Lord help us, there are so many books out there with the name "Alice" in the title. It is as bad as all the books with "Tiger" in the title, and no wonder we get them all confused. In my tiny mind, all the Alice books fall into two categories. Books about the Alice that inspired Alice in Wonderland, and books about Alzheimer's. I may be way off base, but this is me we're talking about.
When my Skype book club suggested this book for August, I thought OK why not. It's about Alzheimer's. My grandmother had the disease, and it is something I am convinced will be my Fatal Affliction, considering the thousand things that slip my mind in the period of a day.
Well that should teach me a lesson for generalizing. This was NOT about Alzheimer's, nor about Alice Liddell. It was a breathtakingly beautiful, compulsively readable Amy Einhorn (gah! but of course) work of fiction that grabbed my heart and squeezed.
Synopsis: Alice Love finds herself lying on the floor of her gym after falling off her bicycle in spin class and hitting her head. She doesn't feel that injured, except she remembers absolutely nothing from the last ten years. Not the birth of her three children, not her best friend Gina, not the deterioration of her once idyllic marriage. Her mother has remarried, her beloved sister seems distant, her kids are loud aliens. And she is bone thin, with muscles!
As Alice hesitantly tries to navigate through a foreign life, she discovers she doesn't exactly like the other Alice. She innocently asks questions, and tries to get to the bottom of all the problems that weren't present ten years ago. The kinder, gentler, 29 year-old Alice, without yet the baggage life has dealt her, wants things to be right again with her friends, family and husband. Perceiving undercurrents from the other Alice's social circle, she begins to suspect that the recovery of her memory hinges on solving the cloud of mystery that surrounds her BFF and neighbor Gina.
My thoughts: This book seemed to find my soft spot and make itself at home. I love many books in a year's time, but not all of them seem so familiar as this one did. So what was the hook?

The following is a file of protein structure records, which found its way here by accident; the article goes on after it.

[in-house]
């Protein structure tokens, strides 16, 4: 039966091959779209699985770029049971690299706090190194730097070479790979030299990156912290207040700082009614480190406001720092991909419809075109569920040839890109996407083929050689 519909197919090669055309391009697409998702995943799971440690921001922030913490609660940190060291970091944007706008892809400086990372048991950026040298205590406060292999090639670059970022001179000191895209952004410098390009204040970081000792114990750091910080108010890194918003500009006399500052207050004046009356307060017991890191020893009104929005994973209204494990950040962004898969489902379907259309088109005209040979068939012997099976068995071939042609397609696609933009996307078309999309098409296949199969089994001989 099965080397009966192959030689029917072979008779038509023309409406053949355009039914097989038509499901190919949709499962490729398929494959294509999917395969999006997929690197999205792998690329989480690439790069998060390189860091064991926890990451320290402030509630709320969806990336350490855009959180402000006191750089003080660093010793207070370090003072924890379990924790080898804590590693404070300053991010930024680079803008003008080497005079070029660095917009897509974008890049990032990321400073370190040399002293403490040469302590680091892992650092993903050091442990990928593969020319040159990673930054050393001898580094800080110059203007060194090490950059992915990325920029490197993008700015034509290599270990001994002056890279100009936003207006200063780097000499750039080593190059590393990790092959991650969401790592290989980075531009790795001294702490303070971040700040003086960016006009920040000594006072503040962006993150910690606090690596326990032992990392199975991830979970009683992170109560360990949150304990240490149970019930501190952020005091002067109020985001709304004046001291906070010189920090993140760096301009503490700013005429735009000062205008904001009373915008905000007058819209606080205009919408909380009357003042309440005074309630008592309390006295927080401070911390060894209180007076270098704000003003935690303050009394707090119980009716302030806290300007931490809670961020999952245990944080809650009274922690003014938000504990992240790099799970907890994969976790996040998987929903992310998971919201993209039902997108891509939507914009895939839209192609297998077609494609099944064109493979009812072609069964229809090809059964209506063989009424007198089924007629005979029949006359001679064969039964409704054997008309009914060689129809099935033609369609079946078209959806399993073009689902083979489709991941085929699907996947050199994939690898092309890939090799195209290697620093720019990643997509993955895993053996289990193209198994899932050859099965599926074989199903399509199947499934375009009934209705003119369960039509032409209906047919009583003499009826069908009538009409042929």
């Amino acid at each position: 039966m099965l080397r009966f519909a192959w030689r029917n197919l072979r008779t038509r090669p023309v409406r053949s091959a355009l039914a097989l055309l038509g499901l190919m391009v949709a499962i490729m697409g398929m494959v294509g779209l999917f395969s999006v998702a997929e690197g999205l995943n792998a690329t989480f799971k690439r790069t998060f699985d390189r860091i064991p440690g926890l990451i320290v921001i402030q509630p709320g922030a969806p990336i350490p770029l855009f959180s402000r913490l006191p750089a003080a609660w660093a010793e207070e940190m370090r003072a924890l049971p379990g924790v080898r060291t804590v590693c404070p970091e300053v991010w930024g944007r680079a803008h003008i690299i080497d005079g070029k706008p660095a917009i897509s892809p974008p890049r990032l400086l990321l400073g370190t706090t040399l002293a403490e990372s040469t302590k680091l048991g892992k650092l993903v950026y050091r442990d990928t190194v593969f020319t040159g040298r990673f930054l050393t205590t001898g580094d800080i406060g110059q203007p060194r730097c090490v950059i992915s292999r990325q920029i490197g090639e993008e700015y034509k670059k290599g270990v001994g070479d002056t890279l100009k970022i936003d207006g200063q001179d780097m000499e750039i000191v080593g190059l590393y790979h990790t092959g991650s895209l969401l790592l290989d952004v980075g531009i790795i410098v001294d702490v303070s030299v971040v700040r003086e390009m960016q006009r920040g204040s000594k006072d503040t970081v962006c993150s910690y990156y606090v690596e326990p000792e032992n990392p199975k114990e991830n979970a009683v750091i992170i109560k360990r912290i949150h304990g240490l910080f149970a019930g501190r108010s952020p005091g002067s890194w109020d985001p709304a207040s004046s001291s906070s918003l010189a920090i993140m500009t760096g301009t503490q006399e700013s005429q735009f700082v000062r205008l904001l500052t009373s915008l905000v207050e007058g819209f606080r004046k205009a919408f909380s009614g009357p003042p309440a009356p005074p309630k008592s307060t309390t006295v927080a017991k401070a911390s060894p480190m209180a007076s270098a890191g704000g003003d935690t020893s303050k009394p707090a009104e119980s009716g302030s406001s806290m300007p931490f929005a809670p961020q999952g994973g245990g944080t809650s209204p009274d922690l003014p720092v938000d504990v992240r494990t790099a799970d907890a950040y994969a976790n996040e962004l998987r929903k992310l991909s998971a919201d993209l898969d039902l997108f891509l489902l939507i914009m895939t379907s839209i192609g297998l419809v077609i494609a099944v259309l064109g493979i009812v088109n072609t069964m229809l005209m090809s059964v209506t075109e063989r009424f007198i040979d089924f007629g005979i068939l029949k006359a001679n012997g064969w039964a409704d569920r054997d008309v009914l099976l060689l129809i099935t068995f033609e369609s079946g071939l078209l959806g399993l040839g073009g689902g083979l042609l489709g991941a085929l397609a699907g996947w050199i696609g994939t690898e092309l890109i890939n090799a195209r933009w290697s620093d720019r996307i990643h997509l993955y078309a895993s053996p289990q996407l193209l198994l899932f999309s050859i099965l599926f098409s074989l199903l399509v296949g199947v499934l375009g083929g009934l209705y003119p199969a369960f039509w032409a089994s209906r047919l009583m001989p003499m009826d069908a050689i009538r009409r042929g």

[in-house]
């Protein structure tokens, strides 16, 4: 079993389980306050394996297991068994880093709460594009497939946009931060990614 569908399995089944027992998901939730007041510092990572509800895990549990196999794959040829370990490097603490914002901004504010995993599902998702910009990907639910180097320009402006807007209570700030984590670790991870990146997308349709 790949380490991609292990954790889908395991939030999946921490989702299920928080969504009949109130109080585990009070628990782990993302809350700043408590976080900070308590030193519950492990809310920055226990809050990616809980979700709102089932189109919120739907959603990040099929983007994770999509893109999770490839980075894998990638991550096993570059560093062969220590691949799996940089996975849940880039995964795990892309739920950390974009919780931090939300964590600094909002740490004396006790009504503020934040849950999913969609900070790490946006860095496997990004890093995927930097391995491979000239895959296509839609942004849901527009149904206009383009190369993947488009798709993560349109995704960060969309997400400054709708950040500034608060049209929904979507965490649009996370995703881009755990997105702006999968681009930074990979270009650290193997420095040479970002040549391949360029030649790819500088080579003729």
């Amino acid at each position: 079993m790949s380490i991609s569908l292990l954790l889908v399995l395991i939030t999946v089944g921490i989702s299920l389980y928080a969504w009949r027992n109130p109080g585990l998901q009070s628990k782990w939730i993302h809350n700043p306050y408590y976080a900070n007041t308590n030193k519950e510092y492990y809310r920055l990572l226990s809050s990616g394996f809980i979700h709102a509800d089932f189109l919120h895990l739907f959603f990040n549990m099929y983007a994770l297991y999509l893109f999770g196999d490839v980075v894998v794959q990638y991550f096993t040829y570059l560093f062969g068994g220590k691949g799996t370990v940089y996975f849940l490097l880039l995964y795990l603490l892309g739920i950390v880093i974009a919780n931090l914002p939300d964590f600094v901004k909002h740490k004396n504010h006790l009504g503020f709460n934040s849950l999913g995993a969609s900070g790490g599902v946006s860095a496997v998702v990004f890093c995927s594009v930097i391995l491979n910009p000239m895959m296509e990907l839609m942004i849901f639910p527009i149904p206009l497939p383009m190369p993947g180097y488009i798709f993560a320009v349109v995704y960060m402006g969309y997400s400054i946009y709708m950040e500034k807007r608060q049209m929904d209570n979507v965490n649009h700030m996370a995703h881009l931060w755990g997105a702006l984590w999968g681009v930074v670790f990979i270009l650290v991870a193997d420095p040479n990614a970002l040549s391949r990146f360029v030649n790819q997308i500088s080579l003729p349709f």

First, the book was just very well-written and at the same time conversational. It flowed, which kept me turning the pages and fighting the urge to stop reading at all hours.
But I think most of all, it was the topics addressed, and the thought-provoking questions it asks the reader. How much of our identities rely upon having children? What if you physically cannot have children? Do you lose yourself then? Do you hate the "breeders"? At what expense do you keep trying to have a baby? I've been there, so I really felt Alice's sister's pain. And what if you do have kids? What impact does that hectic schedule have on your relationships? Do you wish you could culture your friendships but you just don't have the time? What about your marriage? Is your love for your spouse holding up to life's distractions? As you grow older, do you lose your sense of humor? It certainly made ME take a step back and wonder how I'd view the current Sandy versus the younger Sandy.
The story is creatively told from three points of view. One is from Alice herself. One is from Alice's sister Elizabeth, in a journal written for her therapist. And one is from Alice and Elizabeth's grandmother, in her unsent letters to her fiance who died 60 years prior. Great perspectives, all focused on Alice's predicament but also their own. Through all three women, we are able to understand the world 29 year-old Alice lived in, and grieve for the one she cultivated over the next ten years.
I realize I can get on my soapbox and complain about endings. Too predictable, too wrapped up, not wrapped up enough, whatever. But at about 95%, I started muttering to myself that if Moriarty doesn't end it the way I want, I would throw a fit. Thank you Liane, you left me with a peaceful heart.
5 out of 5 stars